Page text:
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Assault weapons and firebombings? That’s an escalation of the drug trade in this province, for sure.

But Hells Angels in Newfoundland? Nothing new at all.

It was big news when RNC Chief Robert Johnston said police believed a drive-by shooting and a firebombing were connected — and connected to the organized drug trade, as well.

People quickly heard the name of the Hells Angels motorcycle gang.

First, let’s parse the language used by the chief of police a little bit: “One person interviewed indicated that he’s in the process of establishing a Hells Angels chapter in St. John’s,” Chief Robert Johnston said on Monday.

Well, if there’s anything that doesn’t sound like the Hells Angels modus operandi, it’s someone boasting about trying to establish a chapter to the police.

The Hells Angels usually work from the outside in — and they prefer to work quietly. Any police officer will tell you that they have been active in this province in one way or another for years. In recent years, other police forces have said, that’s been through the establishment of a satellite motorcycle gang, the Bacchus Motorcycle Club. That club already has established members (and, apparently, two full chapters) in Newfoundland, as well as the Maritime provinces.

And Hells Angels-related drug arrests and seizures have been going on in the province for decades.

Their presence was well known in the province in the 1980s, if not earlier, and has been publicly discussed by the police for years.

“I think we were all somewhat shocked to see the level of sophistication, and the connections between the drug activity here in the province … with outlaw motorcycle gangs in the province of Quebec,” Johnston said in 2007. Then-RCMP assistant commissioner Gerry Lynch made a connection to the Hells Angels at the same policing conference.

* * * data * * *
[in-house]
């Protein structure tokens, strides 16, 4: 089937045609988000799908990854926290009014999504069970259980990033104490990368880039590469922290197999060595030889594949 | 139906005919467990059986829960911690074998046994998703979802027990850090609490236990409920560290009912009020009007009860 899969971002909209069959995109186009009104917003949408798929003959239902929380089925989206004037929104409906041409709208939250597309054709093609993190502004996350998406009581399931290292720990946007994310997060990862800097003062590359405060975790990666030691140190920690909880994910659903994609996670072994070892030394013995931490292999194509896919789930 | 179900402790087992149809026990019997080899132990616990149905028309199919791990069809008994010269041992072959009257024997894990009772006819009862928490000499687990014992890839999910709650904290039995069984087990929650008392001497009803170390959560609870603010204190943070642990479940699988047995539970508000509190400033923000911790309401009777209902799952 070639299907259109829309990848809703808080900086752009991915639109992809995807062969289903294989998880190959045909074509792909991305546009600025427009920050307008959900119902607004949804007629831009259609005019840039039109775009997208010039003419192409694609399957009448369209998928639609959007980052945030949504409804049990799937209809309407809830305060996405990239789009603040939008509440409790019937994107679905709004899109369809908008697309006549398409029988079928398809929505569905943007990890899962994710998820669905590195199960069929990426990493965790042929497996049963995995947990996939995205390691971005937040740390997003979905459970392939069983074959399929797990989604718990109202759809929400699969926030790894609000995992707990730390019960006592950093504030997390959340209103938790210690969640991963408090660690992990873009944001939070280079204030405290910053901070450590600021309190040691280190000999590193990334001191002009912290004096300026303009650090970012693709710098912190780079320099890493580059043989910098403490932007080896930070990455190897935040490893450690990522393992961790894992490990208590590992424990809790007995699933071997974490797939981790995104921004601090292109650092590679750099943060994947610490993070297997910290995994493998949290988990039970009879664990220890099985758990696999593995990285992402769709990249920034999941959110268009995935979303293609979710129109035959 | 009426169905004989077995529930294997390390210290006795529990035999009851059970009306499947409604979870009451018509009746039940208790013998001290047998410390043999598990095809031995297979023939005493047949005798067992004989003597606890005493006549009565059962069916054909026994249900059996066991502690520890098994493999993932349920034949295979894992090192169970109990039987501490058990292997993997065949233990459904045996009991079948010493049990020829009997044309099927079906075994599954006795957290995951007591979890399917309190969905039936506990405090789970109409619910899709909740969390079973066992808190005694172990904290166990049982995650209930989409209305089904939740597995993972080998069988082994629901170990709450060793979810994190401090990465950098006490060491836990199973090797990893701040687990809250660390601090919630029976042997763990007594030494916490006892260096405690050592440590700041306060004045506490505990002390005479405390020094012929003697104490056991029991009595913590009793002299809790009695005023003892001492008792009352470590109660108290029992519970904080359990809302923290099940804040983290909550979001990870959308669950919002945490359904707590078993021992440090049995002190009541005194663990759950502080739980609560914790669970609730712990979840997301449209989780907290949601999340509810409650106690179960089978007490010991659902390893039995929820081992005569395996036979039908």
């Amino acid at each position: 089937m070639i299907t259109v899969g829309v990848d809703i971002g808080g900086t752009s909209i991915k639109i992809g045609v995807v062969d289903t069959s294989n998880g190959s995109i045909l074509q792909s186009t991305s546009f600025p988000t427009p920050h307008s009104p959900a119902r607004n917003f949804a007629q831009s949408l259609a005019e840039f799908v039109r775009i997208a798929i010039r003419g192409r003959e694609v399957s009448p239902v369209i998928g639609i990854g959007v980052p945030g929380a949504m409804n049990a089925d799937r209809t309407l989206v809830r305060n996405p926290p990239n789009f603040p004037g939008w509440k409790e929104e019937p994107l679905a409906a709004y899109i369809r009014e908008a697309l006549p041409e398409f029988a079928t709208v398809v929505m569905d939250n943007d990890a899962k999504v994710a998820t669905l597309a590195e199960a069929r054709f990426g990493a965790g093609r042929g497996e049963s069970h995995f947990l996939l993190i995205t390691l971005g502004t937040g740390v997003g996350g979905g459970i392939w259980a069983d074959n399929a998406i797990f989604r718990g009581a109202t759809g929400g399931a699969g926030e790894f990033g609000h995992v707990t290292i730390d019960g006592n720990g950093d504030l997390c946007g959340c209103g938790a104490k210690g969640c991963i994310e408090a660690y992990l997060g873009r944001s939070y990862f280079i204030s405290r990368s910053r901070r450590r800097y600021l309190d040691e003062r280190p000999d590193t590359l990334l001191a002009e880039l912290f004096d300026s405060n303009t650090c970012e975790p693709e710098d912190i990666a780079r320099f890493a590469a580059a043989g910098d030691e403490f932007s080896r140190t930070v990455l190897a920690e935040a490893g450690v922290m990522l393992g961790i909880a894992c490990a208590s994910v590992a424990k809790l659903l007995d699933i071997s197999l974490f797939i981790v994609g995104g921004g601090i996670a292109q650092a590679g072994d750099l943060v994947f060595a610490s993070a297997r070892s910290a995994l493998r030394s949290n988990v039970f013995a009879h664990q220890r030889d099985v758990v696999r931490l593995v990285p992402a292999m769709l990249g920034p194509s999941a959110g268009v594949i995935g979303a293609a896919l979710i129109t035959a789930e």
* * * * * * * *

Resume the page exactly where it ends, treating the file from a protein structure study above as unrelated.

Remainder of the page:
In 2006, it was then-RNC chief Joe Browne, talking about arrests related to a major drug seizure: “(The St. John’s members are) not full-patch members. They’re all associates in one way or another to Quebec organized crime groups, including the Hells Angels. They’ve been here in the past and we’re under no illusion that they won't be here in the future. … Their tentacles reach throughout the country. We’re not isolated from it. They’re not as established here as they are in Quebec, where they actually have identifiable headquarters. And our job is, to the extent we can, to prevent that from happening.”

In 2003, it was the federal Criminal Intelligence Service Canada: the Hells Angels business in Atlantic Canada had taken a hit from police work, but “the Hells Angels continue to attempt to operate and reconsolidate their sphere of influence.”

Large-scale drug importers in the province have had organized crime-related suppliers stretching back into the ’70s.

Perhaps what makes this all new is that it has moved to new, more upscale neighbourhoods and more public displays of violence — but the roots have been set in our soil for a very, very long time.

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